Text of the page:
By Mike Masnick
Well, the government is closing out the year with quite a mess. As threatened, President Trump today vetoed the massive National Defense Authorization Act, living up to his promise to veto it if it didn’t include the complete revocation of Section 230 of the Communications Act, which has nothing to do with funding our military. Trump, for no reason at all, says that repealing Section 230 is important for “national security”, which makes no sense at all (nor does he provide any rationale for this statement). Senate Armed Service chair and Trump buddy Senator Jim Inhofe had already threatened to override the veto should Trump go this route — and has (correctly!) said that 230 has nothing at all to do with the NDAA. Inhofe has already responded to Trump’s veto by asking Congress to “join me in making sure our troops have the resources and equipment they need to defend this nation.” In other words, he’s asking Congress to override the veto.
As for 230, Inhofe (ridiculously) claims that he does support a repeal of the law, but it should be in a separate legislative vehicle, and not the NDAA:
We can and should use another legislative vehicle to repeal Section 230 of the Communications Decency Act – a priority @realDonaldTrump and I share.
— Sen. Jim Inhofe (@JimInhofe) December 23, 2020
Meanwhile, the other big bills — the omnibus government funding bill and the COVID relief bill, which are now tied together at the hip — have also somehow been dragged into the Section 230 mess. Pretty much everyone assumed that after Congress voted overwhelmingly for both bills on Monday (as stupid as they were), Trump would sign them. After all, the White House was a part of the negotiations with Congressional leadership to come to the “compromise” that made it through.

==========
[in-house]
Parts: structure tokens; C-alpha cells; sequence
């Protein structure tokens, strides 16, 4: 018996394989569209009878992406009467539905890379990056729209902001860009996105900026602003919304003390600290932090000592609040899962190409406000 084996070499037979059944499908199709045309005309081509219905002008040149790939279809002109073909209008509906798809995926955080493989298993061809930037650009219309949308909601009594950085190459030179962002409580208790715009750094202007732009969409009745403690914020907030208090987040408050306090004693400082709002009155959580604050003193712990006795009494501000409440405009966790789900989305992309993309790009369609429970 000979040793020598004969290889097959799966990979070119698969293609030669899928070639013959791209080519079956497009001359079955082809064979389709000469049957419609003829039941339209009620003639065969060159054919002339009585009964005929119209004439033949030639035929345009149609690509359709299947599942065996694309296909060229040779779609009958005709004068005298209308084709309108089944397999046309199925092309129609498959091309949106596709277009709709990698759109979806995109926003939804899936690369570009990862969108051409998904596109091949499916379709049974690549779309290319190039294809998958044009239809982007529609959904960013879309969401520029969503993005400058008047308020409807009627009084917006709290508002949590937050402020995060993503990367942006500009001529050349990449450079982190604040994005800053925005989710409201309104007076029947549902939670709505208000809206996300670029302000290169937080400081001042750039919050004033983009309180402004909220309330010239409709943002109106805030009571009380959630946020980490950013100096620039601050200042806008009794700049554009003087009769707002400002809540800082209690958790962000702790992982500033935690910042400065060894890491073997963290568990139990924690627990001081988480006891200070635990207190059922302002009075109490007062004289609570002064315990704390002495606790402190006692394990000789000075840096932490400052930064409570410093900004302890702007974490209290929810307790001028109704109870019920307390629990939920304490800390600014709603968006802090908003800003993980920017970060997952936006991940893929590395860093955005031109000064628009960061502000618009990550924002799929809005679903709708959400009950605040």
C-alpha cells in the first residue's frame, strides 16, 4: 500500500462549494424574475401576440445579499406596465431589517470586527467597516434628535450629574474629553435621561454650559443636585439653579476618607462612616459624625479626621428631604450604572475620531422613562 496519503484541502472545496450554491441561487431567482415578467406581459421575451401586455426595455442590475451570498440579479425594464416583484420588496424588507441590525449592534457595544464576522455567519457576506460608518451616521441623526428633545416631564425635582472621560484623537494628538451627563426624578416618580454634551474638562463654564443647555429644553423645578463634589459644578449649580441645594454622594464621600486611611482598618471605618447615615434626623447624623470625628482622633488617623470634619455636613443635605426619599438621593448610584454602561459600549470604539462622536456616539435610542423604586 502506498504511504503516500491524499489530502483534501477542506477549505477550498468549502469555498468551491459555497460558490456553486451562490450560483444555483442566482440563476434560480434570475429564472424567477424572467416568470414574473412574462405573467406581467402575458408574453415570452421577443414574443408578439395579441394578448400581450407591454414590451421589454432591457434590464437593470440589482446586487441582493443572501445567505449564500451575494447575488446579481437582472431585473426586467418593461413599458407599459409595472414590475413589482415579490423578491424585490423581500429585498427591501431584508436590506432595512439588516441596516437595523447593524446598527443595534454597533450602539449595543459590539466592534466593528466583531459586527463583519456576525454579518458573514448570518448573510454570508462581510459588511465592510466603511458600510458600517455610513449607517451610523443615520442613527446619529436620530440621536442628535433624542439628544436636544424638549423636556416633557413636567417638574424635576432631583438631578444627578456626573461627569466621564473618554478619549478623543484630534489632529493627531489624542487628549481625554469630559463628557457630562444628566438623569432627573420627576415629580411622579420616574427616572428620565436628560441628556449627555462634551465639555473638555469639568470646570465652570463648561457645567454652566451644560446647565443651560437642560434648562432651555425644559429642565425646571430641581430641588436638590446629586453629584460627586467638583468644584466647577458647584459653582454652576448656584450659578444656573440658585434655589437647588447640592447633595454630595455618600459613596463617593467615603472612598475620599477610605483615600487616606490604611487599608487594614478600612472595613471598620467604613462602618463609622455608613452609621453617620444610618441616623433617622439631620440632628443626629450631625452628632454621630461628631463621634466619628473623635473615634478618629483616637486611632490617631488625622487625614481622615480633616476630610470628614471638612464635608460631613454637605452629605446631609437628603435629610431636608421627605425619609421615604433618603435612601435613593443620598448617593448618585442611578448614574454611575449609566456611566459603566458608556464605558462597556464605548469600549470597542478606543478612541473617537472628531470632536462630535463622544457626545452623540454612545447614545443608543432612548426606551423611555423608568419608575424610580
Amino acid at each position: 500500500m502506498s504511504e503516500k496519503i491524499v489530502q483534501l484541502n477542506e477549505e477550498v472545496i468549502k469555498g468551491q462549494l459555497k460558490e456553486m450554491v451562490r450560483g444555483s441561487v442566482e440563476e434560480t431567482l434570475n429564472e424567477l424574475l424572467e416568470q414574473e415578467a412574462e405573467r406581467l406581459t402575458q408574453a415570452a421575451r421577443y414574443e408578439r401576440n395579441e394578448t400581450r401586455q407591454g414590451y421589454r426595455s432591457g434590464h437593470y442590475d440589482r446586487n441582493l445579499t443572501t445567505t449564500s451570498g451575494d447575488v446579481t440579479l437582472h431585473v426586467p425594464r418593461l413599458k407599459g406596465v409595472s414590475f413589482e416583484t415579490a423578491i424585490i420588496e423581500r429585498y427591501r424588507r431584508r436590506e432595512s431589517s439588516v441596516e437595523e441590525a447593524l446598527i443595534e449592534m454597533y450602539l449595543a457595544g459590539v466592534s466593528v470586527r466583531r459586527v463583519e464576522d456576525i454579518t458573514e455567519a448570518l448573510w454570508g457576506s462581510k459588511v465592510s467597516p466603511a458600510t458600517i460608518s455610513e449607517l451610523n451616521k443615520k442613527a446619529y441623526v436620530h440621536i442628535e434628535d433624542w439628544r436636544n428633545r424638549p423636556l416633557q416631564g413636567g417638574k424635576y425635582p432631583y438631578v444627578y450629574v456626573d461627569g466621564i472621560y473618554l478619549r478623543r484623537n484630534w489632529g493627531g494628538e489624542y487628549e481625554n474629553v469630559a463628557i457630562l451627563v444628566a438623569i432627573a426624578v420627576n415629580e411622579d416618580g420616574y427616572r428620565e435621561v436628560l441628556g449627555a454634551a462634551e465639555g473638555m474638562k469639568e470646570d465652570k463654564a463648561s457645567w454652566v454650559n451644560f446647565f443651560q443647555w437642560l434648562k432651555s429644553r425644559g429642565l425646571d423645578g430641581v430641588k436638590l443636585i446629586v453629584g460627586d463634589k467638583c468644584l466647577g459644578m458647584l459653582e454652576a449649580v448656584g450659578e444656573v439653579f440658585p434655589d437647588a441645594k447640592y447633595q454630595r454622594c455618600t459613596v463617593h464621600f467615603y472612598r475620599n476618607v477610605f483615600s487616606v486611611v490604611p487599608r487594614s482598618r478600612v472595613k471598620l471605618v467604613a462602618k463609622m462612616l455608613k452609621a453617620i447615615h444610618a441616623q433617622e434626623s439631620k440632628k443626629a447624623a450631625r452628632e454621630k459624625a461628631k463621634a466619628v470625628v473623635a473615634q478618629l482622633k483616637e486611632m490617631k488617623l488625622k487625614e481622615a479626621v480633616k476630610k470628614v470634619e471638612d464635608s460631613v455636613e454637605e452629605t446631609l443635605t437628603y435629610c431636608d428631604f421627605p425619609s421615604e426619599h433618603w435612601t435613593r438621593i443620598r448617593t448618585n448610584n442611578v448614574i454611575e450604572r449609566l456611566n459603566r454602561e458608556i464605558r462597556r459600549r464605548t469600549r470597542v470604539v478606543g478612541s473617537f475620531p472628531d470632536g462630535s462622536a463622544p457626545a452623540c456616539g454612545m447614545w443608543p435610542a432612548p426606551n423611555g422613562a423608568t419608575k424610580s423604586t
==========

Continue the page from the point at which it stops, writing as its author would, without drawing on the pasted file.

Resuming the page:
But, last night, Trump threw a wrench in the works by claiming he wouldn’t sign either unless the amount going to qualified individuals was $2,000 rather than $600. This seriously messed with his Republican colleagues who had pushed repeatedly to keep that number as low as possible. But the Democrats rightly seized on Trump’s demands for $2,000 to agree with him and say they’ll offer a revised bill with that more generous number.
Somehow, Section 230 had remained outside of the discussion over the funding bill and the stimulus bill, but Senator (who else?) Lindsey Graham has brought the two together by saying that he’ll support the $2,000 part of the stimulus bill… if it also revokes 230. He’s been tweeting more and more about this all day, and is now claiming that a refusal to revoke Section 230 means that Congress “cares more about big tech than working Americans.”
That is, of course, utterly ridiculous. Section 230 protects working Americans more than it protects “big tech.” It protects us posting on social media. It protects us forwarding emails. It protects us when we retweet nonsense. It makes the open internet possible, and enables the next generation of competitors to “big tech” to exist. Lindsey Graham’s weird grandstanding about this is nonsense. Taking away 230 wouldn’t rein in big tech, it would lock in big tech. They have large legal teams and can handle the disruption. This is why Facebook already supports major 230 reform. Zuckerberg knows that it would harm upstart competitors way more than Facebook.
There can be legitimate debates about Section 230 and how the open internet should work. The fact that it’s suddenly being held hostage as part of the negotiations on three massive — and totally unrelated to the internet — bills is simply a case study in how broken Congress is, and how cynical politicians like Lindsey Graham have become.